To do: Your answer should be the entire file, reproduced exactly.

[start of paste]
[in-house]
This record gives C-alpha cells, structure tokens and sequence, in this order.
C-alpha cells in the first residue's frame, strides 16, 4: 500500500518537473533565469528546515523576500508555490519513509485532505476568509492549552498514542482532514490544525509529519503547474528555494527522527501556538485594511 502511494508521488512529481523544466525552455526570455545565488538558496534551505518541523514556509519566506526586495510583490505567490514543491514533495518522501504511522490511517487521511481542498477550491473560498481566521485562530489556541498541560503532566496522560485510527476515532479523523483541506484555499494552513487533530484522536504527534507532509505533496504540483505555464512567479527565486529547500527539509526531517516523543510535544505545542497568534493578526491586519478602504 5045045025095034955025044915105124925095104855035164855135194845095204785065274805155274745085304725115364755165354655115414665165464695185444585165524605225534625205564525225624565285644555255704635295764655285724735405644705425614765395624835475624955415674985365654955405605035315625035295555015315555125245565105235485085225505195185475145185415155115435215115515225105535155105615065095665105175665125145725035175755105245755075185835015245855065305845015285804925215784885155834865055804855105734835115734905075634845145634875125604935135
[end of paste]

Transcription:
[in-house]
This record gives C-alpha cells, structure tokens and sequence, in this order.
C-alpha cells in the first residue's frame, strides 16, 4: 500500500518537473533565469528546515523576500508555490519513509485532505476568509492549552498514542482532514490544525509529519503547474528555494527522527501556538485594511 502511494508521488512529481523544466525552455526570455545565488538558496534551505518541523514556509519566506526586495510583490505567490514543491514533495518522501504511522490511517487521511481542498477550491473560498481566521485562530489556541498541560503532566496522560485510527476515532479523523483541506484555499494552513487533530484522536504527534507532509505533496504540483505555464512567479527565486529547500527539509526531517516523543510535544505545542497568534493578526491586519478602504 5045045025095034955025044915105124925095104855035164855135194845095204785065274805155274745085304725115364755165354655115414665165464695185444585165524605225534625205564525225624565285644555255704635295764655285724735405644705425614765395624835475624955415674985365654955405605035315625035295555015315555125245565105235485085225505195185475145185415155115435215115515225105535155105615065095665105175665125145725035175755105245755075185835015245855065305845015285804925215784885155834865055804855105734835115734905075634845145634875125604935135